th December 2012. A fatal sexual assault on a woman managed to move people around the world to take action. Horrifying, barbaric and brutal is how we described the incident while also dishing out graphic details of the gory incident in harsh depth. The incident has definitely been one of the most soul-stirring and shocking event of our times. It also managed to bring so many fallacies and flaws of our society to the stage of deliberation and discussion. We cribbed about the inadequacy of timely help and support; there was much hue and cry about the insouciant attitude towards crimes, there were debates about punitive action against the criminals including the juvenile, it mourned the loss of humanity. But most importantly, it agonized over the sorry state of women in the country. Because the victim was an archetype of a modern woman, being career-oriented, independent and fun-loving, the incident resonates with us. At this critical juncture, Sukhmani Gandhi, a student of Lady Shri Ram College, has written a thought-provoking debut novel called The Shadow of the Dark Soul as a tribute to Nirbhaya. The book begins with her take on the incident, and on a plethora of other issues that are related to the incident. The book raises some really important questions: How glorious is a country where women are still something to be protected by men and brothers? What about values in a man? Would a cultured man who has virtues deeply etched in his mind be a party to this charade that our country doles out? How can our politicians and leaders compare the holy union of matrimony to rape? There is a ceaseless torrent of questions which bring the lack of logic in all argument given in public sphere to suppress women. From there, the book follows the story of a journalist whose conscience is targeted, and here she is the symbol of the indifferent populace. The book completes itself by providing a solution: change comes from actions, not just words. Words and ideas can change the world, but not unless these are translated into proactive, fruitful action. The book is a reminder of the fake equality we try to boast of, and the fact that there’s a long way to go still. Kritika Narula [email protected]]]>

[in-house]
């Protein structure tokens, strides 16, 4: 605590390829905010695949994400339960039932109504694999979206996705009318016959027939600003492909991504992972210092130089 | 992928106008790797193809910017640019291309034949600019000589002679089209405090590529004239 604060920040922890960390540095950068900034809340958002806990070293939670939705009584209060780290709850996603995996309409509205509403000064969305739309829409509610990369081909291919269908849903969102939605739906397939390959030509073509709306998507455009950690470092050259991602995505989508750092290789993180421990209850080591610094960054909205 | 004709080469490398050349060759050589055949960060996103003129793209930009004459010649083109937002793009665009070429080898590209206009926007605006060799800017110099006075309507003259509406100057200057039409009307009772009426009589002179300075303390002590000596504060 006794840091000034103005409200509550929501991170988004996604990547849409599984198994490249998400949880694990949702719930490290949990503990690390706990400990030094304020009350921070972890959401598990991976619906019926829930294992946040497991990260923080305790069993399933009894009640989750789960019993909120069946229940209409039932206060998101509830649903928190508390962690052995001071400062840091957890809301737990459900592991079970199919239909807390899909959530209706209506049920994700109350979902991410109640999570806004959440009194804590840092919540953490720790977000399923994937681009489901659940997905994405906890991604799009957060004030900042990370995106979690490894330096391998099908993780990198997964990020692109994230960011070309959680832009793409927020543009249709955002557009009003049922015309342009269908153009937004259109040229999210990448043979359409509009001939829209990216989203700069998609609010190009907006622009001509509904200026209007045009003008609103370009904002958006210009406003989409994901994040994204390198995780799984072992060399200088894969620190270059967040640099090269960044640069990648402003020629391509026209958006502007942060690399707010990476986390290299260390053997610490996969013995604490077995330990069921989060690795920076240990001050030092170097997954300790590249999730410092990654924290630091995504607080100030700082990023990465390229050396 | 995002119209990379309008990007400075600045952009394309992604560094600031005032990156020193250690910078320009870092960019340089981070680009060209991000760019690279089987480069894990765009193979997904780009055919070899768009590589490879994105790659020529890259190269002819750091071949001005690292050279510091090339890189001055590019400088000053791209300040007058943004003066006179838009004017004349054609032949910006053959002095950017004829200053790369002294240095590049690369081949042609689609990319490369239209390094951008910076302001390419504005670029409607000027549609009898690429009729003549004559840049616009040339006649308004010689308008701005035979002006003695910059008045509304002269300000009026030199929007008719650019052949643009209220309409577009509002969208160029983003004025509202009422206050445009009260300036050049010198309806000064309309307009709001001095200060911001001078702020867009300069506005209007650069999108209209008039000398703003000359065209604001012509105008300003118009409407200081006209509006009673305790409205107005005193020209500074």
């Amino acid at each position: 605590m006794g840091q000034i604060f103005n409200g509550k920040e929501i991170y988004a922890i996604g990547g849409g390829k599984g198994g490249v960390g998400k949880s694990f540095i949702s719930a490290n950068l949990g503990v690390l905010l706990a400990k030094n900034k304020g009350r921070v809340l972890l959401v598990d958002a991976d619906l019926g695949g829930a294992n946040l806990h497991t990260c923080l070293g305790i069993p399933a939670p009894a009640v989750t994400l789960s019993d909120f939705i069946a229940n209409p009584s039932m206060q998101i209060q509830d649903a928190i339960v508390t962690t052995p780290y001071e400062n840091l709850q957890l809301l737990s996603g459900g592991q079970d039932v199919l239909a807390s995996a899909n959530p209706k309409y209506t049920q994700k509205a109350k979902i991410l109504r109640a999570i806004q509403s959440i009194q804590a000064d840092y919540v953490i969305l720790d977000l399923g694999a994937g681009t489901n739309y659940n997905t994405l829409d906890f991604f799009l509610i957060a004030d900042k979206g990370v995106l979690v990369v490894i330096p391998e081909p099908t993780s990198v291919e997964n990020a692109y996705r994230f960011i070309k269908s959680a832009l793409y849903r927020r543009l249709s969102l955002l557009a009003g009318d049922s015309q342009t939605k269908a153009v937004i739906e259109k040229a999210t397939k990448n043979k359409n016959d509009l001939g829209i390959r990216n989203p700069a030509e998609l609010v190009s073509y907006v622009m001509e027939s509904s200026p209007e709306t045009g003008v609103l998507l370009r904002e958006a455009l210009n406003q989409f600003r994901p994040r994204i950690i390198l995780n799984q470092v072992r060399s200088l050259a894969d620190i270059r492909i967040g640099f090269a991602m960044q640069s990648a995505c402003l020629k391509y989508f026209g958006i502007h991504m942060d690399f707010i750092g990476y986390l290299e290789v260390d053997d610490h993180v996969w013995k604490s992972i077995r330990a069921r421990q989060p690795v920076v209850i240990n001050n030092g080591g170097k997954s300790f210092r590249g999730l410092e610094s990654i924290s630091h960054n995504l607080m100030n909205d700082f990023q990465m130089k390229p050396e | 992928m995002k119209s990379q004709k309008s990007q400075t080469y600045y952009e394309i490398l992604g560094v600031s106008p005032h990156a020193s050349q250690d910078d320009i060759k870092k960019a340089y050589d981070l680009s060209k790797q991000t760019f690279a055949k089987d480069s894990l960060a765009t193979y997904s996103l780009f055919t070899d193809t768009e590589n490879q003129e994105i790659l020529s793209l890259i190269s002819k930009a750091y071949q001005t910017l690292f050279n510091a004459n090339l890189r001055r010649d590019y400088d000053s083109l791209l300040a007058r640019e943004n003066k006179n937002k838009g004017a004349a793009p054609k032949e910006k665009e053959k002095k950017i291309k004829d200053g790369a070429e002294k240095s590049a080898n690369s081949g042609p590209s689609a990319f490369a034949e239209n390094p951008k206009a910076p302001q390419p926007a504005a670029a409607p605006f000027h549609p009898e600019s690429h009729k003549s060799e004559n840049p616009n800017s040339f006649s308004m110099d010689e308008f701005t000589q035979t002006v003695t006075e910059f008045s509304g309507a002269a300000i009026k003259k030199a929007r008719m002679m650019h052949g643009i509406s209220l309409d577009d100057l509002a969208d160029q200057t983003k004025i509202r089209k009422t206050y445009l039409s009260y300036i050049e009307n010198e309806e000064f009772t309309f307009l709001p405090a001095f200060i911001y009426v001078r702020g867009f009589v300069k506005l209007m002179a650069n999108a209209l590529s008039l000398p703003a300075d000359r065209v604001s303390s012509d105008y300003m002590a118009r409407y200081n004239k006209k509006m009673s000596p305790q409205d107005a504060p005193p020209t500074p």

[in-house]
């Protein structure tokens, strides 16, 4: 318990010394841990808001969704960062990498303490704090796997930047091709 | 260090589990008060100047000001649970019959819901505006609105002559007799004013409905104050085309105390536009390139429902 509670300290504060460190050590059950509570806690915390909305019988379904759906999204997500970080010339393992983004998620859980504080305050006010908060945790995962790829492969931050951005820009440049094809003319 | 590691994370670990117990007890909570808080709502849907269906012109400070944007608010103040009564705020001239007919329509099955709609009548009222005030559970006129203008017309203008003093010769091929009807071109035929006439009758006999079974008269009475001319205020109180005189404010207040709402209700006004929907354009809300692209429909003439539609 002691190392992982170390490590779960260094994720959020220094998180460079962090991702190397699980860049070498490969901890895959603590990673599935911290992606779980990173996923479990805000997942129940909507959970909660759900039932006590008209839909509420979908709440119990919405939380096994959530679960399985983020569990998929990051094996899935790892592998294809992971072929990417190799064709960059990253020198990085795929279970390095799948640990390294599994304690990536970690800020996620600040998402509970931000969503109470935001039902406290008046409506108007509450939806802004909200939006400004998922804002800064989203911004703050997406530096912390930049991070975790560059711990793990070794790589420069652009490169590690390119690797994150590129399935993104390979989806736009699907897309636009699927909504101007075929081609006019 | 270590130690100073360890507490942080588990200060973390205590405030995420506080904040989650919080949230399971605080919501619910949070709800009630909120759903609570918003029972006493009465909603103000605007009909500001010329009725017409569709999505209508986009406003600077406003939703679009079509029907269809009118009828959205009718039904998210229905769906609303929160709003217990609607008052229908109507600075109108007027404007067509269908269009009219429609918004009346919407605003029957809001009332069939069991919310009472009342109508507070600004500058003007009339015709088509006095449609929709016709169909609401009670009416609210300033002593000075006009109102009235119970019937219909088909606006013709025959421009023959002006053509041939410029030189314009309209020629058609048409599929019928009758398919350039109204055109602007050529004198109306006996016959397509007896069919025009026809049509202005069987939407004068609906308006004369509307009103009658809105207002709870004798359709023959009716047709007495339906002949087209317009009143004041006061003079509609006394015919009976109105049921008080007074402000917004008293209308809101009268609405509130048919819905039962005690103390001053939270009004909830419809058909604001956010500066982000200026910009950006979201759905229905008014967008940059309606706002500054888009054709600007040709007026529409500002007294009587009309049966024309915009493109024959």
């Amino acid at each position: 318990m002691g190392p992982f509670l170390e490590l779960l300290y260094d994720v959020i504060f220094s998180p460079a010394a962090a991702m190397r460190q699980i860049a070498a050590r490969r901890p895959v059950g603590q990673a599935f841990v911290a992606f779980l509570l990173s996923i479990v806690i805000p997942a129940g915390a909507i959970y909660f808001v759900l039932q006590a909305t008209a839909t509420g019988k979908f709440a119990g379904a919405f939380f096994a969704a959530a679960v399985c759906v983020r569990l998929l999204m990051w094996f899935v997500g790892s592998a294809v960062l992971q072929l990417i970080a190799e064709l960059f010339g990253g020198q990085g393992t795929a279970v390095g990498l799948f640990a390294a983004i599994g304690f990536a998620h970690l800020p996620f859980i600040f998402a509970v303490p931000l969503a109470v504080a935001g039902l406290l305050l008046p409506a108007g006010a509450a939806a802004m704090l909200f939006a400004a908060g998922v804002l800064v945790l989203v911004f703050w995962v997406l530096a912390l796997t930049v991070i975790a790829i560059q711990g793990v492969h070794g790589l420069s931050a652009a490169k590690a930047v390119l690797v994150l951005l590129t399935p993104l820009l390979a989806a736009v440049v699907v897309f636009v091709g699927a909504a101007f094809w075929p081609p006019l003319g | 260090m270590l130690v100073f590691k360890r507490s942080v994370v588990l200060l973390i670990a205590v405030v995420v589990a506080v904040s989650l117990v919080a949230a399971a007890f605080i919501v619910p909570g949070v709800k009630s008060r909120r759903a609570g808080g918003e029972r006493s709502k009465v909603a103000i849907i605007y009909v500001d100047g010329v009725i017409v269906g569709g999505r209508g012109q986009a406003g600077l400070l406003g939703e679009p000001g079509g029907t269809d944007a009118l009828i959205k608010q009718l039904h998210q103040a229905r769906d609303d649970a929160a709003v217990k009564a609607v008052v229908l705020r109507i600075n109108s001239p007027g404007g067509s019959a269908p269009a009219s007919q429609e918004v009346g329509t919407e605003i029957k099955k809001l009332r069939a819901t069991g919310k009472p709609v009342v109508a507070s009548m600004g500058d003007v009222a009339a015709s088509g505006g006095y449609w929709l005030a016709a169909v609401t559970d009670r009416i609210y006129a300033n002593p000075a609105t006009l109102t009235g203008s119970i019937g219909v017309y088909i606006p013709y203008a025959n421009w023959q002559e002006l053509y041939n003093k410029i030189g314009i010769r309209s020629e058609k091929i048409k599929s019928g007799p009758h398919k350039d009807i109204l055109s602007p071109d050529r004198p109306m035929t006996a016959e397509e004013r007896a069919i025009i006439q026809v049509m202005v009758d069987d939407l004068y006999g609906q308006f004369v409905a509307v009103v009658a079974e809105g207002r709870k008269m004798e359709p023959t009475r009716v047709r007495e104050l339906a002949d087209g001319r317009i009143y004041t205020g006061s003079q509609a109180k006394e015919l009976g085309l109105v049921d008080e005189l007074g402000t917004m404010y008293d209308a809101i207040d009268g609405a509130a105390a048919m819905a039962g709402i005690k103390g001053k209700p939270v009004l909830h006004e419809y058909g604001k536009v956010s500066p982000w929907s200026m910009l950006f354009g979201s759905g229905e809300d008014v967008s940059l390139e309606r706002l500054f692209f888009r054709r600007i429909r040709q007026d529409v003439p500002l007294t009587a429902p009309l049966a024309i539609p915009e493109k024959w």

With a ginormous appetite for books, she is the kind of person who experiences Book Hangovers way too often. An unabashed fangirl, unbeatable optimist, movie-buff, art-lover, are some of the phrases that define her. In some alternate universe, she feeds on Mac and cheese every living moment. She actually fell in love at first sight: with big words. She can be found sipping coffee in the lawns of IP College, contemplating some quote she read somewhere, when not attending her commerce lectures. Drop her a mail at kri[email protected]. She’d prefer a tweet @kritika_n_books, though.